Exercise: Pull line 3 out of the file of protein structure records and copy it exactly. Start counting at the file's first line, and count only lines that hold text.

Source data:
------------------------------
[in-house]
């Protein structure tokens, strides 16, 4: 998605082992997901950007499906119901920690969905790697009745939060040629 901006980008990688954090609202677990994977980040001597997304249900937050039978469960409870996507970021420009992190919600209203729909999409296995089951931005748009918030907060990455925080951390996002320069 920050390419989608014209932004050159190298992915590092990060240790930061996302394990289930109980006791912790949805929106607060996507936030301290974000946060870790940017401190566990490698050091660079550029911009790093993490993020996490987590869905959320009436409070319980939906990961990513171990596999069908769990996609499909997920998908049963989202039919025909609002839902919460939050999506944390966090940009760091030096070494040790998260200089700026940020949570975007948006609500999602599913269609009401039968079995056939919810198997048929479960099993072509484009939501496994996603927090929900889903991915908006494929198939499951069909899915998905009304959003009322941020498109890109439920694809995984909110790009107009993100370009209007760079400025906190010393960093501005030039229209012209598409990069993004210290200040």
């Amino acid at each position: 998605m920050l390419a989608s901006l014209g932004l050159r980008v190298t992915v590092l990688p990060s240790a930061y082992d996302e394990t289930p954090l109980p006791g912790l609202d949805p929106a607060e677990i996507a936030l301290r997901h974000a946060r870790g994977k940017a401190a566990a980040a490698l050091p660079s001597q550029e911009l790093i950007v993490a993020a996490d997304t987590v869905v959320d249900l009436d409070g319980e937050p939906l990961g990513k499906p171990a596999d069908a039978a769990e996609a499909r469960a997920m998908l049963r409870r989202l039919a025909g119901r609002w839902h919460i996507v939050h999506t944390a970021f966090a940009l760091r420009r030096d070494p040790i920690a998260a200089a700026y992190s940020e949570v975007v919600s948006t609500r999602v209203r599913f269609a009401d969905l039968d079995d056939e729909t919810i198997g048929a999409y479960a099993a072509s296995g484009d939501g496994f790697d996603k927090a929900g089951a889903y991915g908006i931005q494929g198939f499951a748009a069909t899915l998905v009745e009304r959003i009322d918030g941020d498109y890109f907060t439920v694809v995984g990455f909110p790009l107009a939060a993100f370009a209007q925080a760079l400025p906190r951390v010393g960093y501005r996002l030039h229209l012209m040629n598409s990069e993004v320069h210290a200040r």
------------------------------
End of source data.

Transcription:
């Amino acid at each position: 998605m920050l390419a989608s901006l014209g932004l050159r980008v190298t992915v590092l990688p990060s240790a930061y082992d996302e394990t289930p954090l109980p006791g912790l609202d949805p929106a607060e677990i996507a936030l301290r997901h974000a946060r870790g994977k940017a401190a566990a980040a490698l050091p660079s001597q550029e911009l790093i950007v993490a993020a996490d997304t987590v869905v959320d249900l009436d409070g319980e937050p939906l990961g990513k499906p171990a596999d069908a039978a769990e996609a499909r469960a997920m998908l049963r409870r989202l039919a025909g119901r609002w839902h919460i996507v939050h999506t944390a970021f966090a940009l760091r420009r030096d070494p040790i920690a998260a200089a700026y992190s940020e949570v975007v919600s948006t609500r999602v209203r599913f269609a009401d969905l039968d079995d056939e729909t919810i198997g048929a999409y479960a099993a072509s296995g484009d939501g496994f790697d996603k927090a929900g089951a889903y991915g908006i931005q494929g198939f499951a748009a069909t899915l998905v009745e009304r959003i009322d918030g941020d498109y890109f907060t439920v694809v995984g990455f909110p790009l107009a939060a993100f370009a209007q925080a760079l400025p906190r951390v010393g960093y501005r996002l030039h229209l012209m040629n598409s990069e993004v320069h210290a200040r």